Paris-based Colombian artist Daniel Otero Torres‘ five-part piece “Las Huellas del Viento” (2022) is an enriching and mystical commentary on the commodification and exploitation of the natural world. The title literally translates to “the traces of the wind” and that alone prompts viewers to contemplate the way that nature once was versus the way that it is now. Composed of acrylic paint alongside assemblage of corn leaves, seeds and ceramics upon burlap, Torres’ piece feels somewhat apocalyptic, as parakeets fly above barren fields. The stalks themselves are desolate and achromatic, an implied symbolic connection to the ways in which crucial resources are battered and abused in modern agricultural practices. Altogether, the work shines in its ability to turn bleak and disturbing subject matter into a striking and meaningful visual spectacle.

Courtesy of David Kordansky Gallery and the artist

Derek Fordjour’s “Swashbuckler”

Derek Fordjour, an American artist and educator of Ghanaian heritage representing by David Kordansky Gallery, presented “Swashbuckler” (2022), which ruminates on the inherent power of performing. Composed of a collage of cardboard, newspaper and various other materials and pigments, “Swashbuckler” shines a light upon the performer as a subject, and also the ways in which the background textures have their own agency. Themes of heteronormativity, masculinity and general power structures permeate this piece, challenging the ideals of society as we see a male performer dressed in vibrant hues with balloons in hand. Fordjour’s piece is memorable and thought-provoking in its willingness to relay to the audience that masculinity can be expressed in more ways than one.

Courtesy of Koenig Galerie and the artist

Anselm Reyle’s “Untitled”

German artist Anselm Reyle’s untitled work presented at 2022’s Frieze London provides viewers with an abstract and compelling conglomeration of neon hues and geometric shapes. The piece seems to comment on the culture of consumerism throughout the globe, using materials that otherwise may seem unremarkable upon first glance. When these materials work together, they complement each other in a way that is simultaneously industrial and artistic. Reyle encapsulates the spirit of the conceptual by pondering the metaphysical in his work, inspiring spiritual and contemplative thoughts within the viewer.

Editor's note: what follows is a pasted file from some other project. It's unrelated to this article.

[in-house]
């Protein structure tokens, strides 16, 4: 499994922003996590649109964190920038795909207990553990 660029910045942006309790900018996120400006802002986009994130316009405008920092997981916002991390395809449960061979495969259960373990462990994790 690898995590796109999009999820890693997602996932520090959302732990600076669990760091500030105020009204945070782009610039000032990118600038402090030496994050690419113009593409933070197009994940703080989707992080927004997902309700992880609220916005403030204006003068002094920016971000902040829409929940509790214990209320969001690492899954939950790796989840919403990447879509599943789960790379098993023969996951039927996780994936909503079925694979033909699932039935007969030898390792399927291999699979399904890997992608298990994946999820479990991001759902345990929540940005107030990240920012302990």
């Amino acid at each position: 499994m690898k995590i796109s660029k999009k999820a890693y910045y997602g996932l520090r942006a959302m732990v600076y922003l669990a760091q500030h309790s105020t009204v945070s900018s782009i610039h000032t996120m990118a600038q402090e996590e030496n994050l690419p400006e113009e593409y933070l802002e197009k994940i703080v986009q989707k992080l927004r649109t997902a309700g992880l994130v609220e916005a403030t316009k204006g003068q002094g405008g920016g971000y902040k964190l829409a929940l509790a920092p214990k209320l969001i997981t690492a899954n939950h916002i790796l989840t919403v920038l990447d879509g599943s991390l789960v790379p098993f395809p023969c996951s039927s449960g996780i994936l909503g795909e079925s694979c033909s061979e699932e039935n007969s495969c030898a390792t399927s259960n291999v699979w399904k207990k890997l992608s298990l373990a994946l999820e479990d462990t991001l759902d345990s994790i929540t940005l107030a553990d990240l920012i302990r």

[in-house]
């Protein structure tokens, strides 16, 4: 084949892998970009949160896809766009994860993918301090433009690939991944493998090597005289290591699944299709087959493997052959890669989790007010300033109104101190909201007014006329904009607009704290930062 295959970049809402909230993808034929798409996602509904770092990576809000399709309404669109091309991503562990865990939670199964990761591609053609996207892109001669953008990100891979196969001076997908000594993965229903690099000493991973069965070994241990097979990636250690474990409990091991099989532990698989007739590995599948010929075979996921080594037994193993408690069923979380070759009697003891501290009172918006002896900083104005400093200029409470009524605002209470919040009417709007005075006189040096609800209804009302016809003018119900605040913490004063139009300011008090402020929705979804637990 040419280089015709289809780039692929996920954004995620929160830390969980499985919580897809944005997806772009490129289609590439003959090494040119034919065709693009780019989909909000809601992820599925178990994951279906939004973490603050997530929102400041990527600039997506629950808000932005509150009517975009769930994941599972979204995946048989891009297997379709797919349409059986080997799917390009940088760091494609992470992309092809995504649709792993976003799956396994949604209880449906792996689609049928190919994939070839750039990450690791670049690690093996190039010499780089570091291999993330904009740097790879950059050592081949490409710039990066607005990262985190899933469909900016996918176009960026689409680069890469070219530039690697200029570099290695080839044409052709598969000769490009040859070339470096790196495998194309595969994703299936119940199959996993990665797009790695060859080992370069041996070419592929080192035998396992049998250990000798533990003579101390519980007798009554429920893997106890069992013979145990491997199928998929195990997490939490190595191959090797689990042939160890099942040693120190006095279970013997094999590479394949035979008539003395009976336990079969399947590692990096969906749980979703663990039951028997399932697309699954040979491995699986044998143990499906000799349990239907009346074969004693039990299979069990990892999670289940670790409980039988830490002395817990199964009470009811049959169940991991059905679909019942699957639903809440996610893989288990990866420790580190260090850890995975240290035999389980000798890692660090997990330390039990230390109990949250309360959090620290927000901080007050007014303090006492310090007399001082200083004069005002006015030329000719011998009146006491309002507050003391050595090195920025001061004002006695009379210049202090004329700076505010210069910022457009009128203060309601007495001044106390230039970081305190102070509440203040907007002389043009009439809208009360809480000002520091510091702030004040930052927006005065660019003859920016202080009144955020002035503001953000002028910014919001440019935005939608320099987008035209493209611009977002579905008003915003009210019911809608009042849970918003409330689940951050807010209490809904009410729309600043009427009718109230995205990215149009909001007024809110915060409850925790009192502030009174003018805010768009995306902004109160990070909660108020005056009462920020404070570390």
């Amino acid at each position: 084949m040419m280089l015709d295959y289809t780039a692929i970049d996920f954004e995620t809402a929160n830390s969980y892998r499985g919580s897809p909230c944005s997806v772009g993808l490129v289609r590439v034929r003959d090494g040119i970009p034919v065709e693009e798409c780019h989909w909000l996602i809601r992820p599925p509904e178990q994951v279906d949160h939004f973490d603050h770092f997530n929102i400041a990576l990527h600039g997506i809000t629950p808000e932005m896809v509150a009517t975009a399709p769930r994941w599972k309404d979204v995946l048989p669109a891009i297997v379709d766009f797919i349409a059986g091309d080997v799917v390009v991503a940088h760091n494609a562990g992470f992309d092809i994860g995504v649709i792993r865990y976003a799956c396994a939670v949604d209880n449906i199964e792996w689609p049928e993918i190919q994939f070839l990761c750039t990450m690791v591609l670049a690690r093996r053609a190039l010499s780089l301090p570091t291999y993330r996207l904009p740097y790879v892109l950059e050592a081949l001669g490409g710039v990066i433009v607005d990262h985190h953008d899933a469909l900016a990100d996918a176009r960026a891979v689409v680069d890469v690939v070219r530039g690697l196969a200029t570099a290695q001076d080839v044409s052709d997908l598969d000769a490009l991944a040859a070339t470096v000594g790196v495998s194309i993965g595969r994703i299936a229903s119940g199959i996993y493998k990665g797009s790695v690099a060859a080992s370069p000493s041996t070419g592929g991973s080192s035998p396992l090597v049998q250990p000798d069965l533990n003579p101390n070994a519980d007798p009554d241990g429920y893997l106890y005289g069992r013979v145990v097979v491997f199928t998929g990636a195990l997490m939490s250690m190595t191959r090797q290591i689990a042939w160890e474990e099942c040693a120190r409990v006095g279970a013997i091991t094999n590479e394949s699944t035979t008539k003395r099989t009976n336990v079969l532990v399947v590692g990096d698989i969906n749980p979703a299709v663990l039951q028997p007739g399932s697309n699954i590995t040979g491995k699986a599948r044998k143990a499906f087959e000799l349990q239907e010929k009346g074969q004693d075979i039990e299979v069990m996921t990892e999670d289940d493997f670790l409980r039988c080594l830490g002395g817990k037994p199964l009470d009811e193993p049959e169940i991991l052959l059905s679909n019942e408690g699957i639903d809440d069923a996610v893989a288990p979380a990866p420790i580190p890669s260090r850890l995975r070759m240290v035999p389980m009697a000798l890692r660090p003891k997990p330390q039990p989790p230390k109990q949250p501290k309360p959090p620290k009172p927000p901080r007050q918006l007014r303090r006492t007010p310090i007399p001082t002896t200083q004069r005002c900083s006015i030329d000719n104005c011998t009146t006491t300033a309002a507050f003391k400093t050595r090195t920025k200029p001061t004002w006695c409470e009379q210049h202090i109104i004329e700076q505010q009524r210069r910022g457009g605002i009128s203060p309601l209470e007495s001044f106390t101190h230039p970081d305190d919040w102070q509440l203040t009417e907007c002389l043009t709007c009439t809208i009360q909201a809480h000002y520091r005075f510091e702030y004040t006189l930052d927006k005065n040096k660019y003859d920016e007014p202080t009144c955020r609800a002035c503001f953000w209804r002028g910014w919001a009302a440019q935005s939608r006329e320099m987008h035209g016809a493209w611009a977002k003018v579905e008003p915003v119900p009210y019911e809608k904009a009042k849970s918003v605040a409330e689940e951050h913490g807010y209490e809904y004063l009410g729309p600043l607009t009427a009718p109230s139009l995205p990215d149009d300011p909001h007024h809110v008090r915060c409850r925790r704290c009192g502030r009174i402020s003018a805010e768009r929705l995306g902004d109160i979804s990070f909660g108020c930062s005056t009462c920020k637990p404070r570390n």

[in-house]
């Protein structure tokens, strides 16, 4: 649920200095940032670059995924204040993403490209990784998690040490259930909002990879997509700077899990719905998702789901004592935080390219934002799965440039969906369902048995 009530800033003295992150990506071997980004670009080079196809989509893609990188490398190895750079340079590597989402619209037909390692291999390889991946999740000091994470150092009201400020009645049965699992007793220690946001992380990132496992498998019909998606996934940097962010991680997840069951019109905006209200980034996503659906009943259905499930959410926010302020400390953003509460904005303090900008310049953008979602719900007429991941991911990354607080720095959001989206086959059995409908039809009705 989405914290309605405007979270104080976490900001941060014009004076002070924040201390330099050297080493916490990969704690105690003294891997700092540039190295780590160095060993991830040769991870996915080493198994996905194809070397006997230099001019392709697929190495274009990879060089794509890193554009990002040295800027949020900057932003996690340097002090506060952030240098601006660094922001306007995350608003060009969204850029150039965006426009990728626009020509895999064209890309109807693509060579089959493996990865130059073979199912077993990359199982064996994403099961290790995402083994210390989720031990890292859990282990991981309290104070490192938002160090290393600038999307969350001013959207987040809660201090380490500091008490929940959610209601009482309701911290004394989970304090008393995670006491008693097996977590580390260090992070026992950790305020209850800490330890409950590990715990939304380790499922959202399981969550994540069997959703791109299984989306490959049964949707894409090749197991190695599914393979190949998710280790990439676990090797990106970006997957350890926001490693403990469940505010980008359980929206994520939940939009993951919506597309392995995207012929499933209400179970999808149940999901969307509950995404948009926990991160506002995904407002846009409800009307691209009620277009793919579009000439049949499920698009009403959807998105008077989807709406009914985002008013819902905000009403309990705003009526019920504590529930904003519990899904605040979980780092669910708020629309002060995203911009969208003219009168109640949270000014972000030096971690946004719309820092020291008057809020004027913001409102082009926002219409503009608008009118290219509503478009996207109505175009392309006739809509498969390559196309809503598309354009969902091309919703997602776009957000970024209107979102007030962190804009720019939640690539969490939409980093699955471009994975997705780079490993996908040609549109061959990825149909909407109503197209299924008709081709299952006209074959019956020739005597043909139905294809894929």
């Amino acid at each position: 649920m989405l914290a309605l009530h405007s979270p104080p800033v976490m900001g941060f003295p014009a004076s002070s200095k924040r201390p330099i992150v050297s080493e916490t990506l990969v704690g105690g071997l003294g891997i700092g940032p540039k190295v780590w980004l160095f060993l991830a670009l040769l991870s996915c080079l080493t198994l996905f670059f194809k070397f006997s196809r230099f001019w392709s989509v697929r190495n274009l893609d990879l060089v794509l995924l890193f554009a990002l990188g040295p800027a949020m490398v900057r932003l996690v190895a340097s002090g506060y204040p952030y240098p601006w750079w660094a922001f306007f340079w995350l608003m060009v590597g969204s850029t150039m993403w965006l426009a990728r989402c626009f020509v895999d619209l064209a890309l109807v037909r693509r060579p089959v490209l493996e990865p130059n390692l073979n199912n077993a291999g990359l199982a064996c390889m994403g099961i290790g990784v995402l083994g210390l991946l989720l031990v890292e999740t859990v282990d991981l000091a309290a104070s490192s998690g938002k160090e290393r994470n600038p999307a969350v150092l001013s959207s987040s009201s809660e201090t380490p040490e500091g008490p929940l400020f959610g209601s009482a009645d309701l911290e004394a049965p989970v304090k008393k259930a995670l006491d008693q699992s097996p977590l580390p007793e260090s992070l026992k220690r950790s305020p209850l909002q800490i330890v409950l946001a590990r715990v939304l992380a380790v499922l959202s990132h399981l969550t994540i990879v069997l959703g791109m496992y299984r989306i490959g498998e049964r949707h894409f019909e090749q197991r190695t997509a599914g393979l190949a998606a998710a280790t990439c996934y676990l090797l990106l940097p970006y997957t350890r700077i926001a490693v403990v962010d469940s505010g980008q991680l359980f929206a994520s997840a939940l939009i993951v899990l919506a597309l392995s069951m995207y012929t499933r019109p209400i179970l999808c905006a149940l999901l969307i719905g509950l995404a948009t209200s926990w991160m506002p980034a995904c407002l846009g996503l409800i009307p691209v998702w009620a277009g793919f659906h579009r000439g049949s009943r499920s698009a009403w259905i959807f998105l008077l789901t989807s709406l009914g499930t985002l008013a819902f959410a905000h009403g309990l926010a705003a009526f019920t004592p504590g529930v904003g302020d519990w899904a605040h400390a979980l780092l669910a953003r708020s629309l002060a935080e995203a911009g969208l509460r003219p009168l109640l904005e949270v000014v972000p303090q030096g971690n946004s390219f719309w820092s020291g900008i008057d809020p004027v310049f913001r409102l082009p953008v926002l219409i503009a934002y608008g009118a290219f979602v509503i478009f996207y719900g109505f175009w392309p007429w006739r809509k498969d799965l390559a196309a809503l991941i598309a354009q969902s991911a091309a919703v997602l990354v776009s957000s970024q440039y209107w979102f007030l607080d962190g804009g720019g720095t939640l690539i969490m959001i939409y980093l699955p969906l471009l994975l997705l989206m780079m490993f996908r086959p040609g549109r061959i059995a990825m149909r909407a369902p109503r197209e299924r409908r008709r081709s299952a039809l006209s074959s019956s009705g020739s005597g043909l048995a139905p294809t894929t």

Courtesy of Lehmann Maupin and the artist

Cecilia Vicuña’s “Precarios”

The Precarios series, by Chilean artist and poet Cecilia Vicuña, consists of numerous small sculptures placed intentionally together, typically fastened with string in order to communicate the illusion of being joined naturally to the viewer. Each dainty sculpture is assembled from various objects, most of which are sourced from nature. Some materials utilized by Vicuña include stone, shells, wood and feathers, invoking obvious feelings of environmentalism and the natural world. Vicuña also uses plastic and human-made debris in order to demonstrate the irrefutable link between our natural climate and the impact that humans and human-made concepts have upon it. Each fragile sculpture is delicate and transient, as Vicuña initially developed this series near the ocean so that each piece would eventually be swallowed by the tide, remarking on the fleeting nature of life and the inescapable reality of erasure.

Hero image courtesy of James Cohan and Elias Sime